Though beloved today, John Carpenter's BIG TROUBLE IN LITTLE CHINA was a tremendous flop when released on July 2, 1986. 20th Century Fox had three big movies that summer in BTILC, ALIENS and THE FLY, and, by the time they got around to marketing them, Carpenter's brilliant "John Wayne Meets The Shaw Brothers" riff was the one they didn't get. So they tepidly promoted the movie, and left it to die, which it quickly did ($11 million domestic gross on a $25 million budget). But when BIG TROUBLE IN LITTLE CHINA hit video and, most importantly, pay cable the following year, the film found a huge cult following. From that day forward, if you found someone who could go quote-for-quote on Carpenter's film, you knew you'd found a friend for life.
Remaking BIG TROUBLE IN LITTLE CHINA has always been a possibility. The notion of a two-hander where the musclebound movie star plays inept sidekick to his slight-in-stature buddy is irresistible. So I'm hardly shocked to learn from The Wrap that Dwayne "The Rock" Johnson is set to get behind the wheel of the Pork Chop Express as the new Jack Burton. Johnson and his producing partners reportedly pitched the remake to Fox (it's one of the actor's favorite movies), and the studio liked the idea so much they put X-MEN: FIRST CLASS screenwriters Ashley Miller & Zack Stentz on the project. Fox is probably feeling extra smart about this after SAN ANDREAS' $54 million opening weekend.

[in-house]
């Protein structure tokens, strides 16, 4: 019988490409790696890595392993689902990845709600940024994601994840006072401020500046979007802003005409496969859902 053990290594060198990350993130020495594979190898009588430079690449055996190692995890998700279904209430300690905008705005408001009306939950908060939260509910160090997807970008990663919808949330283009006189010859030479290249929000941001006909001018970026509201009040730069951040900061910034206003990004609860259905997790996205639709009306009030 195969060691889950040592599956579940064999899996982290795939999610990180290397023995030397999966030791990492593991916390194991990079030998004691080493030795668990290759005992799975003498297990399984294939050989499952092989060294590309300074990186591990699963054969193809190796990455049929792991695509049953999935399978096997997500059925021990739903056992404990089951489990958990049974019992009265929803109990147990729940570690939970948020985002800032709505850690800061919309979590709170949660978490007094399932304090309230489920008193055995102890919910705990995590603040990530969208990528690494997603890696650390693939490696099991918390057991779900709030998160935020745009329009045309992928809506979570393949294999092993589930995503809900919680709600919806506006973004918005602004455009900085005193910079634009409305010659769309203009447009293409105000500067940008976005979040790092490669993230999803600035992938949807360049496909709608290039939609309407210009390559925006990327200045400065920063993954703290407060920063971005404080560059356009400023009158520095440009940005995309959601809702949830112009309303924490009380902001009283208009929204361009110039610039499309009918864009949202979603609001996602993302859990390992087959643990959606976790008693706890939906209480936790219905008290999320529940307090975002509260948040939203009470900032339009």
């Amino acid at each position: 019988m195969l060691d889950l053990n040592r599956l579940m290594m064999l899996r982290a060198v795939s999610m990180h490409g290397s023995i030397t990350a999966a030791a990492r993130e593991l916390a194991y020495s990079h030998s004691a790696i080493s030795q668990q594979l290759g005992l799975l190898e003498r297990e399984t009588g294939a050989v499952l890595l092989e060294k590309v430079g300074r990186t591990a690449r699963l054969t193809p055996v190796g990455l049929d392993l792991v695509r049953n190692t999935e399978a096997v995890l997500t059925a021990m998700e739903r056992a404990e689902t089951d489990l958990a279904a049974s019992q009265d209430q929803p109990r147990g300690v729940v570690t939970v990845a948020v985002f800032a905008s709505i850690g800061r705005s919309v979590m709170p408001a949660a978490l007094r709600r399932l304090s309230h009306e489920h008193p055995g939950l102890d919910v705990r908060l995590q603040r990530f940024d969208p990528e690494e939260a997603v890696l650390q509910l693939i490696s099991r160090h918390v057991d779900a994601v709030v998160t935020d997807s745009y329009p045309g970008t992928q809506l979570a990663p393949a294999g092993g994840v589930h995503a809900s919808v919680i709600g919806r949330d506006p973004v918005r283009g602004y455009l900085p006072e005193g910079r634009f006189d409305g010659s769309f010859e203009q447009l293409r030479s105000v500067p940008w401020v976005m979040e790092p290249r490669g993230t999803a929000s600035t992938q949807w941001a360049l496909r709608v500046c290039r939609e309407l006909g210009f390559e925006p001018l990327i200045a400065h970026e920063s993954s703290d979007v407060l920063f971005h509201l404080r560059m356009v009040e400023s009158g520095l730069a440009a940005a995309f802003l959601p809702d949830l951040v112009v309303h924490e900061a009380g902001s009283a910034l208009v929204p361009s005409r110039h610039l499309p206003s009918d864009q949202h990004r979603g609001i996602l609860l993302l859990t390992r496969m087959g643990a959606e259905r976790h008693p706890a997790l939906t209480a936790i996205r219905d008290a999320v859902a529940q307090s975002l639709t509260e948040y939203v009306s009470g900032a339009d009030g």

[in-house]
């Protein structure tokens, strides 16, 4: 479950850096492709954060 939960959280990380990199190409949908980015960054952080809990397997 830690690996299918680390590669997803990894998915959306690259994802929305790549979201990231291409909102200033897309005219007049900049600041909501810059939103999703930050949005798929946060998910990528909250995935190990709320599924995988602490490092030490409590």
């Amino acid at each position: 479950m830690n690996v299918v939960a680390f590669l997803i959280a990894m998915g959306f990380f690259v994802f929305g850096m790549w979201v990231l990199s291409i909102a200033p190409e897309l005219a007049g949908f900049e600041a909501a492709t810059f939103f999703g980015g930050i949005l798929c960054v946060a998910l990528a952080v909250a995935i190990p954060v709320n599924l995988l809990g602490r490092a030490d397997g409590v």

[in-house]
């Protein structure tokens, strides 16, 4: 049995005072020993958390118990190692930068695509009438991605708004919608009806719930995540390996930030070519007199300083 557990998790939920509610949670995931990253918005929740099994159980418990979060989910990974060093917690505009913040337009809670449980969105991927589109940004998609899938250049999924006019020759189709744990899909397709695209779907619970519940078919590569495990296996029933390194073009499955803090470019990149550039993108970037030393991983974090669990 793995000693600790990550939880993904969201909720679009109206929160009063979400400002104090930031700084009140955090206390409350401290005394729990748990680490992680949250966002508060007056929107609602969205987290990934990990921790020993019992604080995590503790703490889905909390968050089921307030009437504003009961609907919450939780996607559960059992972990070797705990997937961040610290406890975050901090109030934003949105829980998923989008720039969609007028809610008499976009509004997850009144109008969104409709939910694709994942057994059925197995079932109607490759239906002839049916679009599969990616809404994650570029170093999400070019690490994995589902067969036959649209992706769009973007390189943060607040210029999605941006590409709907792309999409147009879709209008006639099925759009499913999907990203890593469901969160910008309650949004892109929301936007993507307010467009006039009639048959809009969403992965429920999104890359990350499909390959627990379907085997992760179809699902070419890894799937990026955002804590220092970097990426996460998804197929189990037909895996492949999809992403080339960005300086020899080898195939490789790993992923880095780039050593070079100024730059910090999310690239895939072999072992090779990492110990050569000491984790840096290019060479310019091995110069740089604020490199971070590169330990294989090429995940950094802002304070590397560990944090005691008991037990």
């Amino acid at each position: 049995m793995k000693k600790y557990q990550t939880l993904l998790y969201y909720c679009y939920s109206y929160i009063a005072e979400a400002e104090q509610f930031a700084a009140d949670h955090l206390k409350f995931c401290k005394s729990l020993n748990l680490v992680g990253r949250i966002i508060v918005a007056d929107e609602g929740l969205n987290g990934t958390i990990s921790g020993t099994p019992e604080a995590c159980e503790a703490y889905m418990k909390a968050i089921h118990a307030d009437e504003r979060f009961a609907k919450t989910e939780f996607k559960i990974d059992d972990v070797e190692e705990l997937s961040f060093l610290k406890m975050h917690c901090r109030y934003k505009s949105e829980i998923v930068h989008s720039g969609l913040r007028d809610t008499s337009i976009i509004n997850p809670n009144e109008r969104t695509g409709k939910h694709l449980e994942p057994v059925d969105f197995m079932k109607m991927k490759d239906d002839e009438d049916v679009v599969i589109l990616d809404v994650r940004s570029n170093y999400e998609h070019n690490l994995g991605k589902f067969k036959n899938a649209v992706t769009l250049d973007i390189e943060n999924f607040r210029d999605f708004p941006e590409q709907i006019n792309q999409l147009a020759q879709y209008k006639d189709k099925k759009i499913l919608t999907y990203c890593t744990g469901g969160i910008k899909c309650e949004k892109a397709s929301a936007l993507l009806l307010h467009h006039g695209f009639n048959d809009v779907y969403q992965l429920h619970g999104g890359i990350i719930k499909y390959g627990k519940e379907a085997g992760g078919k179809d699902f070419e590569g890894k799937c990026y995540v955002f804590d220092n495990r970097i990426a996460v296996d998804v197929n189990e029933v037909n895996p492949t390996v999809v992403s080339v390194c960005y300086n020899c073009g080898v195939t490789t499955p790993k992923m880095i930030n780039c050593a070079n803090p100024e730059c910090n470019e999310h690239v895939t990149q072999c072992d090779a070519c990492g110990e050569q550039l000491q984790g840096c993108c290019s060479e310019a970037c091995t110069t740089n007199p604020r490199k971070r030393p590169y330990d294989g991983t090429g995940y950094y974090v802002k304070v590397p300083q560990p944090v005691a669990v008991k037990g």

It's a smart play for the studio. Johnson is at the peak of his big-screen popularity, and he comes equipped with the perfect goofball charm to pull off Jack Burton. But it'll have to be a different vibe. Kurt Russell's out-of-his-depth John Wayne portrayal is out the window here; it's no longer about a cocky white guy getting his ass kicked up and down San Francisco's Chinatown. The trick now is finding someone with Dennis Dun's physically unassuming demeanor to complement The Rock's overflowing charisma. I'm sure there's an obvious choice out there, but I'm too big a fan of the original to think of who that might be.
I'm not against this. I love The Rock, and have no trouble believing he's a huge BIG TROUBLE IN LITTLE CHINA fan. He's also become friendly with Kurt Russell after shooting FURIOUS 7 with him, so it's possible he got the first Jack Burton's blessing. But the original film is a lightning-in-a-bottle mix of Hong Kong martial arts elegance and brawny American action; it was probably a decade ahead of its time, and all the more lovable for it. Now that the element of surprise is gone, Johnson and his team (they have yet to attach a director) will have to work twice as hard to assemble a film worth of its title. I wish them the best of luck, and hope they possess the proper reflexes. You've got to shake the pillars of heaven with this one.